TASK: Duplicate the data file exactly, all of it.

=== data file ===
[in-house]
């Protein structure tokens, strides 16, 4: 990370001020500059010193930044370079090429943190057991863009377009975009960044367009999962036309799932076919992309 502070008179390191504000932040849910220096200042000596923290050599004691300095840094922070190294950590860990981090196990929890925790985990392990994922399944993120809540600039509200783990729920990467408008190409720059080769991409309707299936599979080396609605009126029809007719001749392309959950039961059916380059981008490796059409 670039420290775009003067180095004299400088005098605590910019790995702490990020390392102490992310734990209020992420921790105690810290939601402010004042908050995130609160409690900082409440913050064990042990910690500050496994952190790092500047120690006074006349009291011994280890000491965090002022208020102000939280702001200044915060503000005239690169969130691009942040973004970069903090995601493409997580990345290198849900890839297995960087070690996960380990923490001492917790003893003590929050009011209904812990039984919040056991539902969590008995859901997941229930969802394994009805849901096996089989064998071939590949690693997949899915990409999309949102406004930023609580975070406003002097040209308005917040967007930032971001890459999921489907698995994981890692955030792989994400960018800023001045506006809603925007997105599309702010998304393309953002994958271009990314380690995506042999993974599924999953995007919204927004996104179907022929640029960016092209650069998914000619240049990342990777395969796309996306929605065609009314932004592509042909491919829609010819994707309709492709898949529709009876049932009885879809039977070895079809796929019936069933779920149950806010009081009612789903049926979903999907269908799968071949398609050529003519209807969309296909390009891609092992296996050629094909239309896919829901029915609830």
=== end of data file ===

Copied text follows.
[in-house]
């Protein structure tokens, strides 16, 4: 990370001020500059010193930044370079090429943190057991863009377009975009960044367009999962036309799932076919992309 502070008179390191504000932040849910220096200042000596923290050599004691300095840094922070190294950590860990981090196990929890925790985990392990994922399944993120809540600039509200783990729920990467408008190409720059080769991409309707299936599979080396609605009126029809007719001749392309959950039961059916380059981008490796059409 670039420290775009003067180095004299400088005098605590910019790995702490990020390392102490992310734990209020992420921790105690810290939601402010004042908050995130609160409690900082409440913050064990042990910690500050496994952190790092500047120690006074006349009291011994280890000491965090002022208020102000939280702001200044915060503000005239690169969130691009942040973004970069903090995601493409997580990345290198849900890839297995960087070690996960380990923490001492917790003893003590929050009011209904812990039984919040056991539902969590008995859901997941229930969802394994009805849901096996089989064998071939590949690693997949899915990409999309949102406004930023609580975070406003002097040209308005917040967007930032971001890459999921489907698995994981890692955030792989994400960018800023001045506006809603925007997105599309702010998304393309953002994958271009990314380690995506042999993974599924999953995007919204927004996104179907022929640029960016092209650069998914000619240049990342990777395969796309996306929605065609009314932004592509042909491919829609010819994707309709492709898949529709009876049932009885879809039977070895079809796929019936069933779920149950806010009081009612789903049926979903999907269908799968071949398609050529003519209807969309296909390009891609092992296996050629094909239309896919829901029915609830």